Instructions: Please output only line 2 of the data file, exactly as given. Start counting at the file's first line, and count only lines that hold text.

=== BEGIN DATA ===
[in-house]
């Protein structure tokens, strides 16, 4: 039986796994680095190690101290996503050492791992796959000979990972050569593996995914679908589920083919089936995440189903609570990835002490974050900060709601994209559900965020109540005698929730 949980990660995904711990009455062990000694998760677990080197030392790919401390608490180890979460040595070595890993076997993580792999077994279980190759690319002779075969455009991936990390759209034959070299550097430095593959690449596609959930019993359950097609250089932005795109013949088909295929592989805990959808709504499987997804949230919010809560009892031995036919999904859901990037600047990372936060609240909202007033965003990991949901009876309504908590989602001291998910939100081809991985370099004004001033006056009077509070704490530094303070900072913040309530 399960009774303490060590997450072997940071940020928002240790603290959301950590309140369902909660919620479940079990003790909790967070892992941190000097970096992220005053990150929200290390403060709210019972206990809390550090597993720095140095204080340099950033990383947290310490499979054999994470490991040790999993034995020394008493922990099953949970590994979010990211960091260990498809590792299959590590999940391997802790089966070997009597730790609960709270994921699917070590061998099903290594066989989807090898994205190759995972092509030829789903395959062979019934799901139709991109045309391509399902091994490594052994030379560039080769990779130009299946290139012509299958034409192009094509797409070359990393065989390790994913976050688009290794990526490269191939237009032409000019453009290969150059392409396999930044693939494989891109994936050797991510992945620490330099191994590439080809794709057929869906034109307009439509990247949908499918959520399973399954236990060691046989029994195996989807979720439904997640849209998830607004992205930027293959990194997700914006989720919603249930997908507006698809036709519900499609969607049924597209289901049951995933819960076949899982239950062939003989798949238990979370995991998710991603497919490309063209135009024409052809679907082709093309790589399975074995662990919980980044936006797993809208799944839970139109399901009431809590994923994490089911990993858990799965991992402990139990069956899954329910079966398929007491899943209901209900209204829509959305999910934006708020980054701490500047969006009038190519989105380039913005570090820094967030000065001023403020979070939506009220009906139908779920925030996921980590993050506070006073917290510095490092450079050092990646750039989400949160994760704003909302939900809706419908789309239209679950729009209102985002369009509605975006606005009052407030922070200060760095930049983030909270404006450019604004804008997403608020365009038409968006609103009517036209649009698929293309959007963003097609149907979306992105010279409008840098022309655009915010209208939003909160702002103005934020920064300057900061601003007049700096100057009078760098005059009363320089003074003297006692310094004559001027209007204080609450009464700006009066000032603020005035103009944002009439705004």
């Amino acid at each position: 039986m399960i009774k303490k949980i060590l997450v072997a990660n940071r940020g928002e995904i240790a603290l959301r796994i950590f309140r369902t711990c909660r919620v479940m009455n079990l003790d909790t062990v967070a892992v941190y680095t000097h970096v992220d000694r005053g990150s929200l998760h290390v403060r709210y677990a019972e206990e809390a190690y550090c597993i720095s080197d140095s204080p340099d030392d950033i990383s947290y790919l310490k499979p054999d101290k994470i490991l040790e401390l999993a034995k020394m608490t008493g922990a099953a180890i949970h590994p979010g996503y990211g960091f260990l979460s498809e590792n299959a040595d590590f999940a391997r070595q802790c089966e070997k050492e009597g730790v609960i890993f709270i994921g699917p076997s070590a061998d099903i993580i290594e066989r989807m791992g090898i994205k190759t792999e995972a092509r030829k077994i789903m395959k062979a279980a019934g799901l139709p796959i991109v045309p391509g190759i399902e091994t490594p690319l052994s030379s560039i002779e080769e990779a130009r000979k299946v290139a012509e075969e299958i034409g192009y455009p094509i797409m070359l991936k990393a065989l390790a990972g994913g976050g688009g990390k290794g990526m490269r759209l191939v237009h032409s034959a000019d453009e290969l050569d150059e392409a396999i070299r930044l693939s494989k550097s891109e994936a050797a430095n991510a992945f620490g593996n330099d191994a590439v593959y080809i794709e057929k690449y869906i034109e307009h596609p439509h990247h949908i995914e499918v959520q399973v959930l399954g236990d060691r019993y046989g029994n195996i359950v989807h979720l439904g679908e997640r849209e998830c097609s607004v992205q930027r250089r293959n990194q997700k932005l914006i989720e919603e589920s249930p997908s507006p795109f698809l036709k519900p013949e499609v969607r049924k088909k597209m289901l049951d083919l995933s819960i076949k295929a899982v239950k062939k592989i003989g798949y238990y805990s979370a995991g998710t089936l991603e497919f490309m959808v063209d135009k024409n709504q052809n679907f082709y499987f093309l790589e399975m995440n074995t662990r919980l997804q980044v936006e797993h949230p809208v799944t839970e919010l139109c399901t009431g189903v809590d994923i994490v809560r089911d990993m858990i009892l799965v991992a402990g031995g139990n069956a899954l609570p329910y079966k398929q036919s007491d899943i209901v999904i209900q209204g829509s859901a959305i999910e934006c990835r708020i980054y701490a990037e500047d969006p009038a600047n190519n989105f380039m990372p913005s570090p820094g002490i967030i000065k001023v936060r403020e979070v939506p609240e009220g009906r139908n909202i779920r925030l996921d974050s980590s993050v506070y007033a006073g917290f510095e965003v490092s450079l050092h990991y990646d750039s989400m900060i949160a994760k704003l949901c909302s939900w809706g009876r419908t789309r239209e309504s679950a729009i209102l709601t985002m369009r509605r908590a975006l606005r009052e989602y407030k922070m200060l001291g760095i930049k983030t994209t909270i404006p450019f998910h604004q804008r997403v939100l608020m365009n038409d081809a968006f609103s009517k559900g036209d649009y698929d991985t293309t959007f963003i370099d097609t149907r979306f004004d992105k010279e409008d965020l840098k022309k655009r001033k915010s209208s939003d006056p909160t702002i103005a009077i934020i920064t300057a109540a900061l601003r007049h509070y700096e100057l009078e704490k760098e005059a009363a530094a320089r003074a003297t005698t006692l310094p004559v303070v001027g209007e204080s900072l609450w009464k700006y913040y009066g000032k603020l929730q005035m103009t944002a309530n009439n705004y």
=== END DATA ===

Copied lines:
């Protein structure tokens, strides 16, 4: 039986796994680095190690101290996503050492791992796959000979990972050569593996995914679908589920083919089936995440189903609570990835002490974050900060709601994209559900965020109540005698929730 949980990660995904711990009455062990000694998760677990080197030392790919401390608490180890979460040595070595890993076997993580792999077994279980190759690319002779075969455009991936990390759209034959070299550097430095593959690449596609959930019993359950097609250089932005795109013949088909295929592989805990959808709504499987997804949230919010809560009892031995036919999904859901990037600047990372936060609240909202007033965003990991949901009876309504908590989602001291998910939100081809991985370099004004001033006056009077509070704490530094303070900072913040309530 399960009774303490060590997450072997940071940020928002240790603290959301950590309140369902909660919620479940079990003790909790967070892992941190000097970096992220005053990150929200290390403060709210019972206990809390550090597993720095140095204080340099950033990383947290310490499979054999994470490991040790999993034995020394008493922990099953949970590994979010990211960091260990498809590792299959590590999940391997802790089966070997009597730790609960709270994921699917070590061998099903290594066989989807090898994205190759995972092509030829789903395959062979019934799901139709991109045309391509399902091994490594052994030379560039080769990779130009299946290139012509299958034409192009094509797409070359990393065989390790994913976050688009290794990526490269191939237009032409000019453009290969150059392409396999930044693939494989891109994936050797991510992945620490330099191994590439080809794709057929869906034109307009439509990247949908499918959520399973399954236990060691046989029994195996989807979720439904997640849209998830607004992205930027293959990194997700914006989720919603249930997908507006698809036709519900499609969607049924597209289901049951995933819960076949899982239950062939003989798949238990979370995991998710991603497919490309063209135009024409052809679907082709093309790589399975074995662990919980980044936006797993809208799944839970139109399901009431809590994923994490089911990993858990799965991992402990139990069956899954329910079966398929007491899943209901209900209204829509959305999910934006708020980054701490500047969006009038190519989105380039913005570090820094967030000065001023403020979070939506009220009906139908779920925030996921980590993050506070006073917290510095490092450079050092990646750039989400949160994760704003909302939900809706419908789309239209679950729009209102985002369009509605975006606005009052407030922070200060760095930049983030909270404006450019604004804008997403608020365009038409968006609103009517036209649009698929293309959007963003097609149907979306992105010279409008840098022309655009915010209208939003909160702002103005934020920064300057900061601003007049700096100057009078760098005059009363320089003074003297006692310094004559001027209007204080609450009464700006009066000032603020005035103009944002009439705004």